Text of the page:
Keith said (at the time) the #1 search in Square was for coffee.  He also commented that about 40M Americans shop in Starbucks every month with about 75% of these transactions being anonymous (I’m assuming not with Starbucks card, not with credit card, paid in cash).

He claimed that by having Starbucks forge a relationship with Square, Square can help Starbucks know the identities of their customers and help Starbucks treat all of their customers like a VIP.  Hmm, I wonder if this is the case today.  Last I heard, some Starbucks employees don’t even know what Square is and don’t know how to process Square payments.  Where’s my VIP treatment Starbucks?!

In terms of mobile payments, Keith is a believer that “NFC is going nowhere in the United States” and that the technology isn’t any good, it has no value proposition.

Keith did make one comment that made me chuckle a bit:

Moderator: “You have 400 people, but PayPal has 6K in customer service alone…”

Keith: “They obviously need it!”

Sophia’s suggested reading list

Lately,I’ve been recommending books that I’ve read or about to read (backlog).  I’ve ratted off the list so many times that I decided to document once and share often.  Many of these books are considered one of the best product management, management, or business books of all time.  Enjoy!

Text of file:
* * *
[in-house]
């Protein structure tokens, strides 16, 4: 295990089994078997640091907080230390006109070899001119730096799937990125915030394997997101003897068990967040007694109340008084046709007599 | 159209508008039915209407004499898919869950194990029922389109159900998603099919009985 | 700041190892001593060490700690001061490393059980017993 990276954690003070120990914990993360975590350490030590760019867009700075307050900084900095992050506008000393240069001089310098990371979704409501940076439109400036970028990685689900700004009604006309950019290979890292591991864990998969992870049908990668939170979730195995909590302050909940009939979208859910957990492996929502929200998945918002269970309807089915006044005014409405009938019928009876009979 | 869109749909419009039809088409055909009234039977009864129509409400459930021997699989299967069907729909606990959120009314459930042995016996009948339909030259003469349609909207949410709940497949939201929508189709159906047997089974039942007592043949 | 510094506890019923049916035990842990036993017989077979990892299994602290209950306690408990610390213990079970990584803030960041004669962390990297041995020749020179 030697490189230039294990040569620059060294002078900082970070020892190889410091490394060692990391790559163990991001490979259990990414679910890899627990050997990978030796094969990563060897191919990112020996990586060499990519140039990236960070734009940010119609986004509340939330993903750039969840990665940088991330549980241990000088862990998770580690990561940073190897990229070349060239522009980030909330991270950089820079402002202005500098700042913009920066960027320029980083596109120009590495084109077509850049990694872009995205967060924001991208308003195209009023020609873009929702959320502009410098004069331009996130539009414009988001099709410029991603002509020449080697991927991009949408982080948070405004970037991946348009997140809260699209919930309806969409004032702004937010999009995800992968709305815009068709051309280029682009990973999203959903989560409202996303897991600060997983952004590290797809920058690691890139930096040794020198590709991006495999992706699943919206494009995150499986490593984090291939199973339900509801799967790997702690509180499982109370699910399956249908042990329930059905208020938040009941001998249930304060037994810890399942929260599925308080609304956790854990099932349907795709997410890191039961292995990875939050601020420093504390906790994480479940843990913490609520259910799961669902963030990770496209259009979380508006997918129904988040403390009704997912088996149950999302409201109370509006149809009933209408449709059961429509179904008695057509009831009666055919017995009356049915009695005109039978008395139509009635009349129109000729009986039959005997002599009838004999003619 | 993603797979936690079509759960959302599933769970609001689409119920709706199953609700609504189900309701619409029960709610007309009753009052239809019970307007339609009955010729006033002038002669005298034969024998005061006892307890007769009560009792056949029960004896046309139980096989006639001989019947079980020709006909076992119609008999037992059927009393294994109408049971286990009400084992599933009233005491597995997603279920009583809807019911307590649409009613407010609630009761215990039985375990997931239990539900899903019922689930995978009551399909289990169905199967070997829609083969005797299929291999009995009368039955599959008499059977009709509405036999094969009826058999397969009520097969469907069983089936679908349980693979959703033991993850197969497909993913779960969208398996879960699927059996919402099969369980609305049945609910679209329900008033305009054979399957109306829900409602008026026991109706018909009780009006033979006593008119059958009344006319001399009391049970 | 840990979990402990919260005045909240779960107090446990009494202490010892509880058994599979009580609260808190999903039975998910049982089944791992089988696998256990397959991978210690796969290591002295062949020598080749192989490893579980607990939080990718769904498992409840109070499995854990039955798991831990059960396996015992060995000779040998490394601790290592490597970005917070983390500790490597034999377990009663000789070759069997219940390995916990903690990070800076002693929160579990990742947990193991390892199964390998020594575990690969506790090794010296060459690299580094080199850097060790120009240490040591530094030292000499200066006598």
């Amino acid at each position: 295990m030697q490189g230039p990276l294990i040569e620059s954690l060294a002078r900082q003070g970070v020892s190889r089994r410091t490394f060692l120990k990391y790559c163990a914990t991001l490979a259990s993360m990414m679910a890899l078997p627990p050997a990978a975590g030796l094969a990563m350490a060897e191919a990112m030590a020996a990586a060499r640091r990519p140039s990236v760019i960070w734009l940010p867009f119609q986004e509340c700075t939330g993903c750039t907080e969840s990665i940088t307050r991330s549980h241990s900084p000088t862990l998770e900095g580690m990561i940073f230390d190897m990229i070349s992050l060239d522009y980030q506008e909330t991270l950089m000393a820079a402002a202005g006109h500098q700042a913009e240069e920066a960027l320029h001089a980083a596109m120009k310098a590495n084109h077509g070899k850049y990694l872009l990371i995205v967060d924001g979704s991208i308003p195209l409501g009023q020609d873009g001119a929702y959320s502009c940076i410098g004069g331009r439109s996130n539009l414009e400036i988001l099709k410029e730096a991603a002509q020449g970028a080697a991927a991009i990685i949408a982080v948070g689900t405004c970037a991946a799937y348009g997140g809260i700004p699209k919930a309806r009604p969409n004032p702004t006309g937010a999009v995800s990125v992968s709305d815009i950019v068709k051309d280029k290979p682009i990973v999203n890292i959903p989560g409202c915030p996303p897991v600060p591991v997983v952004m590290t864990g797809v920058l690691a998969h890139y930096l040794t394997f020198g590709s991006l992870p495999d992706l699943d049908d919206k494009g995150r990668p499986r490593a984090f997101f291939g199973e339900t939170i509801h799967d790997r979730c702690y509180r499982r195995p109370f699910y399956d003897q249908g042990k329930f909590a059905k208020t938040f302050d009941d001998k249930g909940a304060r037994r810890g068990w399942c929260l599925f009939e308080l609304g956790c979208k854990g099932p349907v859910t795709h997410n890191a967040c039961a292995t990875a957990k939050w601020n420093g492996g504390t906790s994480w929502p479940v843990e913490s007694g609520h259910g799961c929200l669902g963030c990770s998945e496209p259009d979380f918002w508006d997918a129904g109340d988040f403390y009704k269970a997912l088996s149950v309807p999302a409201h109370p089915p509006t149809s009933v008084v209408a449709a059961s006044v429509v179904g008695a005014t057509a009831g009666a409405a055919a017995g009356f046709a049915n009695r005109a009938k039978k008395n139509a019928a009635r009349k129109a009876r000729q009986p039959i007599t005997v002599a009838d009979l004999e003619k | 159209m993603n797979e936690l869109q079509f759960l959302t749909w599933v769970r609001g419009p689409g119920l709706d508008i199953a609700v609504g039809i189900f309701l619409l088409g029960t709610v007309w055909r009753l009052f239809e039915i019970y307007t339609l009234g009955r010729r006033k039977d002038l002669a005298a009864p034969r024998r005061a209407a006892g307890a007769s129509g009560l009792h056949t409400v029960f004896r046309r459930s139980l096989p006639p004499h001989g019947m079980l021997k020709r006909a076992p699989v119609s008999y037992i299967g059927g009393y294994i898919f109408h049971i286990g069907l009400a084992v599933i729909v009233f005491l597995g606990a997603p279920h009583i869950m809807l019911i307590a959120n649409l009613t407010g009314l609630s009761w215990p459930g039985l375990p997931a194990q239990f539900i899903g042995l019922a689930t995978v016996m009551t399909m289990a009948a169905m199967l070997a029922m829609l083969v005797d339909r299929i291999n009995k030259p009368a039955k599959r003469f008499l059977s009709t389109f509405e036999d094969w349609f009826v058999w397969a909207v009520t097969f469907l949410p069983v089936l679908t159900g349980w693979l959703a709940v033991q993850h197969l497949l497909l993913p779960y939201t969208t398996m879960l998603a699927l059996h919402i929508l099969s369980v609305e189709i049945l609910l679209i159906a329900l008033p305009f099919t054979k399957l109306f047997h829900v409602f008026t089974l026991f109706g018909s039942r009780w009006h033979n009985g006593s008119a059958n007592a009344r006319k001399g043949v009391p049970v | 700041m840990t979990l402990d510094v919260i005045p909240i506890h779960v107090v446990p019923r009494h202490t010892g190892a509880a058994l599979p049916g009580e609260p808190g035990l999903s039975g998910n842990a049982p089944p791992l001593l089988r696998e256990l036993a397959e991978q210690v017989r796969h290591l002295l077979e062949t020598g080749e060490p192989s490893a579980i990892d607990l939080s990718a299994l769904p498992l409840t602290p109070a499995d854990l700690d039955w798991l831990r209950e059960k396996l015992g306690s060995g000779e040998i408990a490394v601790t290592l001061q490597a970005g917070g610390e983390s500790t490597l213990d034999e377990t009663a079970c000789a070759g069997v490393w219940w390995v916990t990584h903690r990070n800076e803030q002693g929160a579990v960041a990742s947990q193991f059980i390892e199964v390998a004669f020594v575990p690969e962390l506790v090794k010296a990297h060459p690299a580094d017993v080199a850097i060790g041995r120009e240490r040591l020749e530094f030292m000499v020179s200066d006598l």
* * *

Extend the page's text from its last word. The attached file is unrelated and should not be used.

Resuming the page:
5 tips for emerging women leaders

It’s been awhile since I’ve been out and about in the Valley.  Last Saturday, I attended Santa Clara University’s Women in Business Conference at eBay’s north campus, aka PayPal.  I’m a bit of hard person to please when it comes to talks.  I get bored easily if the talk is too high-level, abstract with no takeaways.  That Saturday morning, it was far the opposite.  The keynote speaker Shellye Archambeau, CEO of MetricStream, gave a great talk on how to leverage your strengths as a woman leader and then some.  It was a very educational and entertaining talk.

My top 5 take aways:

  1. Ending your opinions with questions may make you sound not confident.  Action: Don’t end with questions unless you really want other opinions.
  2. Being collaborative could make you look indecisive.  Action: Set decision criteria and timelines for when decision will be made.